No cut in lubricant prices despite significant drop in crude oil

10:33 AM | 6 Feb, 2016
No cut in lubricant prices despite significant drop in crude oil
LAHORE (Web Desk) – Despite a substantial decrease in petroleum prices, both in local and global markets, lubricant makers have not announced any decrease in Lube Base Oil (LBO) prices.

Federal Government on last Sunday, issued a notification regarding decrease in petroleum prices for the month of February. But, oil companies operating in the country did not reduce prices of engine/mobil oil, depriving consumers from the benefit of reduction in petroleum prices.

According to Dawn News, dealers said lubricants contain 70-90 per cent LBO, depending on the grade, while the rest are additives.

They said the oil marketing companies (OMC) were quick in pushing up the rates on increasing crude oil or LBO price but now they are reluctant to pass on the benefit to the consumers. Many countries have reduced lubricant prices in the wake of falling oil prices.

Stakeholders offered mixed views for not reducing prices. Kenlubes International (Pvt) Ltd CEO Mian Zahid Hussain said there was no direct link between prices of crude oil and lubricating oil. He also cited a weaker rupee, rising cost of doing business, local taxes and increase in prices of packing material as reasons behind the unchanged prices.

However, lubricating oil prices had been reduced considerably for industrial and processing usage, he said, adding that the National Refinery Limited (NRL) had cut LBO prices by around 23-56pc on different grades since November 2013.

He said OMCs had increased discount rates for distributors and dealers, who should pass on benefit to end-consumers.

OMCs are buying LBO at Rs90 a litre (a drop of 12pc) from the NRL, which produces around 170,000-190,000 tonnes of LBO a year.

The final cost of lubricating oil — including additives, packing material, local taxes, marketing expenses, cost of doing business, cost of utilities, freight, etc — comes to around Rs399 a litre.

Total figures for lubricant production are not available due to a large informal sector. The formal sector’s annual production stands at around 200,000 tonnes, of which 60pc is consumed by the automotive industry.

Mr Hussain said Pakistan was importing nearly 20,000 tonnes of finished automotive lubricant a year. However, there was no significant price difference between imported and locally produced lubricants, he added.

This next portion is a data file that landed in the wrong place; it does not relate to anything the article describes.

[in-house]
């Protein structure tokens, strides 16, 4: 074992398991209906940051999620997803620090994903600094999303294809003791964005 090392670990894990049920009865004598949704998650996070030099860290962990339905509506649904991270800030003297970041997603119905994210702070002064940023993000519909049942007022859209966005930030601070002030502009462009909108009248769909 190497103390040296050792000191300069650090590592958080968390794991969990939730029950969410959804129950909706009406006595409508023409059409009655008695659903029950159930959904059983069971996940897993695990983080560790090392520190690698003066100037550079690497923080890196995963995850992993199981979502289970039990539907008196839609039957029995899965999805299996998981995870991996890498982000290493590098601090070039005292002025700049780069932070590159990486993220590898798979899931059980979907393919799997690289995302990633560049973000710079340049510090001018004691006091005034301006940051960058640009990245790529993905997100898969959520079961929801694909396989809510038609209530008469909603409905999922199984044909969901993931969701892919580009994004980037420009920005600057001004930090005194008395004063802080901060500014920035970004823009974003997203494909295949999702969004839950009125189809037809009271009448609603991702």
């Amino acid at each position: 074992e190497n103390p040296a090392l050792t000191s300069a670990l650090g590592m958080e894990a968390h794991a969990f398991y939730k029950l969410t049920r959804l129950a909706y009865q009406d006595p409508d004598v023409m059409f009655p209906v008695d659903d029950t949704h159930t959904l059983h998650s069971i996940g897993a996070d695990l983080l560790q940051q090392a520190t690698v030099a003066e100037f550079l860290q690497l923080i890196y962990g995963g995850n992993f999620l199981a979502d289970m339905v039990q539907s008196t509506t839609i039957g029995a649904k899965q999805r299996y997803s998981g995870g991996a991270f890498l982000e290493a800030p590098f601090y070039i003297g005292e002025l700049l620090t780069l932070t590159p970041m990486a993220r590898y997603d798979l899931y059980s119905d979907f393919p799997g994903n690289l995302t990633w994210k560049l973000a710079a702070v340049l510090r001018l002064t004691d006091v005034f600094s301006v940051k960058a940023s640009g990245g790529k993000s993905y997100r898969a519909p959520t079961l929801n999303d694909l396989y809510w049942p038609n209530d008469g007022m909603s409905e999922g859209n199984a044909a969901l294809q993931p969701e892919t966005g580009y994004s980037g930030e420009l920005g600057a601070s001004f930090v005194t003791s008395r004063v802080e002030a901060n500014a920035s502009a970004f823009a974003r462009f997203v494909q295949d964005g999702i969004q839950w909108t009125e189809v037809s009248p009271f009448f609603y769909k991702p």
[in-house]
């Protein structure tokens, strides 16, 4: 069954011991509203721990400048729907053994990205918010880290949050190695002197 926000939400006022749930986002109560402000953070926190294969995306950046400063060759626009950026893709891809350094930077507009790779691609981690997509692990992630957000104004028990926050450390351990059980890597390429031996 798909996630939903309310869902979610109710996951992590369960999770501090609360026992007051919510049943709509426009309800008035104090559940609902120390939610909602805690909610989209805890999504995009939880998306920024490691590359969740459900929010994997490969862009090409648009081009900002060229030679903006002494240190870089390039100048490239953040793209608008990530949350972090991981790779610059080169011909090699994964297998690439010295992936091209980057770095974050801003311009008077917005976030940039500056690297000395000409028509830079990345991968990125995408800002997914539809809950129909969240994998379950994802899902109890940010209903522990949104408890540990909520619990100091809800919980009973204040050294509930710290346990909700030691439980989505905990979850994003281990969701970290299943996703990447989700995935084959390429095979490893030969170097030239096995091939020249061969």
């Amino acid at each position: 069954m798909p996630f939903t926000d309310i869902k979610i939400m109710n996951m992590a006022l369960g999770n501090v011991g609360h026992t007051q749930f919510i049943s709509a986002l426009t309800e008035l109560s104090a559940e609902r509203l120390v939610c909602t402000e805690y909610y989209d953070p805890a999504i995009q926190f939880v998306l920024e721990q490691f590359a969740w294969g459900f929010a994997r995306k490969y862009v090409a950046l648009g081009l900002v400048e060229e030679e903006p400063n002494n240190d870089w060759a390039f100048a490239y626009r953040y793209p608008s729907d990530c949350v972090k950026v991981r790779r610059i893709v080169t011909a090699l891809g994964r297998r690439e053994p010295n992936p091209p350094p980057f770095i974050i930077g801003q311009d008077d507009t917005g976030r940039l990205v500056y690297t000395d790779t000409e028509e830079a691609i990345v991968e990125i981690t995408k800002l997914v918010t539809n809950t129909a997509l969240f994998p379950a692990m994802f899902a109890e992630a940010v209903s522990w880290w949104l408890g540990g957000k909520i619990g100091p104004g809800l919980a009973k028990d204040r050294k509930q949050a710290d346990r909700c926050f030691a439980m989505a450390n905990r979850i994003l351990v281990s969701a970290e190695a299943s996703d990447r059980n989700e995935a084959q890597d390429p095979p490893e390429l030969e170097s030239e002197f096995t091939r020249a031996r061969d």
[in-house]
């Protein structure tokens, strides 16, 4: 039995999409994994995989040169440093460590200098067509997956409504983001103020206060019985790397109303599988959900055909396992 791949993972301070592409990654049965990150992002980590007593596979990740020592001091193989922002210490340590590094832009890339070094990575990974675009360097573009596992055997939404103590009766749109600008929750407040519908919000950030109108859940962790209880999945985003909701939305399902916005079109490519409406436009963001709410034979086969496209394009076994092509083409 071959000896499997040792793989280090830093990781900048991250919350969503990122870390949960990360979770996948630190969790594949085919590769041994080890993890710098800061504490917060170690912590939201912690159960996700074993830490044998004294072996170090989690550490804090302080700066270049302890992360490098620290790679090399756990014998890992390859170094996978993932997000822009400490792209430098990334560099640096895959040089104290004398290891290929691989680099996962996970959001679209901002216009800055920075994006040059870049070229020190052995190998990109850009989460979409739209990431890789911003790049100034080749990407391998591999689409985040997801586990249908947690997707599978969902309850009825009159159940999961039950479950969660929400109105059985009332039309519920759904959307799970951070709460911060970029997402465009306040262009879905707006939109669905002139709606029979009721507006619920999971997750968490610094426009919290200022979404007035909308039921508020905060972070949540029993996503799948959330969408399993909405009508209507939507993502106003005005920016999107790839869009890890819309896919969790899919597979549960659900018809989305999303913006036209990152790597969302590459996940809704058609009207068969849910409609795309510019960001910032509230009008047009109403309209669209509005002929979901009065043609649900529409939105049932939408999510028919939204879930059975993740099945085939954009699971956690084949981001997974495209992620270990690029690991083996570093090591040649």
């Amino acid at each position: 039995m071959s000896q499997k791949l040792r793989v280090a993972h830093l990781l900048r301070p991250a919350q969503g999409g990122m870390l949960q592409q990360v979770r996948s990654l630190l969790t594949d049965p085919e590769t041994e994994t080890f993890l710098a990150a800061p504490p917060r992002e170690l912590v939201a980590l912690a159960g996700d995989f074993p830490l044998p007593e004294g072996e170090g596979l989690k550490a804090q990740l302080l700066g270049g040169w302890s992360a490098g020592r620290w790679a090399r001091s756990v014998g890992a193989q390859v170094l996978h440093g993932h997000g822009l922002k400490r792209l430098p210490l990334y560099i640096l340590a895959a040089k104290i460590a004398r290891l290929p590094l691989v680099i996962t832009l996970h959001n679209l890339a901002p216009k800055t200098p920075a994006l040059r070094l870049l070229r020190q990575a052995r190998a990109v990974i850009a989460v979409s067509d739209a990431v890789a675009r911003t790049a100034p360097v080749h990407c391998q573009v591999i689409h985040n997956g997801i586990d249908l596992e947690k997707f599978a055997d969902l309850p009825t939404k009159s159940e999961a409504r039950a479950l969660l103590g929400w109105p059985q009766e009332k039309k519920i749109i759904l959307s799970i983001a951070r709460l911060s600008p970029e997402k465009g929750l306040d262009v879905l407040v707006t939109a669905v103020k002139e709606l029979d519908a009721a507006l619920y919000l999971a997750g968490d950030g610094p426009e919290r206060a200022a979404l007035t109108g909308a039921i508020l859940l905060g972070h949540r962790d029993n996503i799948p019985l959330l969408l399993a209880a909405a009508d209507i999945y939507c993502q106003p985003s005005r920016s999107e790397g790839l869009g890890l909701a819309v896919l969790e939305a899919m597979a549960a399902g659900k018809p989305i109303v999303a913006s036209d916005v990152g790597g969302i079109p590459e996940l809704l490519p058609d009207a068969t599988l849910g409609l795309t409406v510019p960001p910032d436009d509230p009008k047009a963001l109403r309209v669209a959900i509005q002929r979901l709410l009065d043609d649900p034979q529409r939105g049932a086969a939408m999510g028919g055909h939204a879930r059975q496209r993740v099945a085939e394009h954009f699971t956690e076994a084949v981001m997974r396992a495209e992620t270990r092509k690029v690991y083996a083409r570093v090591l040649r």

He said although the number of vehicles had increased, demand for lubricants — which is around 325,000 tonnes a year — was almost stagnant due to introduction of latest versions of lubricating oils which have increased the interval of oil change in vehicles.

Shell Pakistan Limited (SPL) Country External Relation Manager Seemi Saad said lubricants industry was evolving and at the same time the industry dynamics were rapidly changing along with technological advancements. This had changed buying patterns and needs of consumers/business partners, she said.

While the government regulates the fuel market, including petrol and diesel, the lubricants market is still unregulated, allowing market players to price their products themselves. These products become subject to free market forces like competition and market share based on the value customers associate with specific products, she said.

While global crude prices had fallen, base oil was only a proportion of the total price composition of any lubricant, she claimed, adding that there were a variety of other factors taken into account when setting a price.

She said base oil was of various types — VHVI, HVI and MVI — each having different price. “Shell Global has chosen to only use VHVI and HVI base oils as MVI can cause health issues like cancer. As a result, we invest in costlier base oils to produce our products.”

Forecast changes in foreign exchange could affect prices, given imports became costlier, she added. “Each differentiated product requires a confidential and patented recipe for additives, whose prices change during the year and are not necessarily linked to changes in base oil. Other cost inputs are packaging costs, transportation and trade costs.”

She agreed that NRL had reduced LBO prices over the last one year and many of these changes were publicly communicated to lube blenders.

“Decision on price reductions or price increases is not only dependent on costs. Good quality lubricants lead to a longer engine life and thus reduce overall cost to  the customer over the life of an engine,” she said.